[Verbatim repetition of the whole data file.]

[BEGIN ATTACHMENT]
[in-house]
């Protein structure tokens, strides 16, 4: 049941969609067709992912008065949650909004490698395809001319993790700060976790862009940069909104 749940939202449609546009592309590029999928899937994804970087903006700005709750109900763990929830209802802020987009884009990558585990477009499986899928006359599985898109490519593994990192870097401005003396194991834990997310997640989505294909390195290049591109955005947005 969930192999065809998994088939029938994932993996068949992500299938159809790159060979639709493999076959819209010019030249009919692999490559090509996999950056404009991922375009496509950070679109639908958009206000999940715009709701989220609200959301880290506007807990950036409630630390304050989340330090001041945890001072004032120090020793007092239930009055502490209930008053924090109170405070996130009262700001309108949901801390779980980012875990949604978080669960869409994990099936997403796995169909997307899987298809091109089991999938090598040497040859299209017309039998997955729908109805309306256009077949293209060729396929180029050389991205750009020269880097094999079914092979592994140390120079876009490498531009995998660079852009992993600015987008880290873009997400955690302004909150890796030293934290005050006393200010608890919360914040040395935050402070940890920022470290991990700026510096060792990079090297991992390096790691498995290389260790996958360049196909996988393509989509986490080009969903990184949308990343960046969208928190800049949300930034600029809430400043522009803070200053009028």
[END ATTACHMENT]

[in-house]
């Protein structure tokens, strides 16, 4: 049941969609067709992912008065949650909004490698395809001319993790700060976790862009940069909104 749940939202449609546009592309590029999928899937994804970087903006700005709750109900763990929830209802802020987009884009990558585990477009499986899928006359599985898109490519593994990192870097401005003396194991834990997310997640989505294909390195290049591109955005947005 969930192999065809998994088939029938994932993996068949992500299938159809790159060979639709493999076959819209010019030249009919692999490559090509996999950056404009991922375009496509950070679109639908958009206000999940715009709701989220609200959301880290506007807990950036409630630390304050989340330090001041945890001072004032120090020793007092239930009055502490209930008053924090109170405070996130009262700001309108949901801390779980980012875990949604978080669960869409994990099936997403796995169909997307899987298809091109089991999938090598040497040859299209017309039998997955729908109805309306256009077949293209060729396929180029050389991205750009020269880097094999079914092979592994140390120079876009490498531009995998660079852009992993600015987008880290873009997400955690302004909150890796030293934290005050006393200010608890919360914040040395935050402070940890920022470290991990700026510096060792990079090297991992390096790691498995290389260790996958360049196909996988393509989509986490080009969903990184949308990343960046969208928190800049949300930034600029809430400043522009803070200053009028």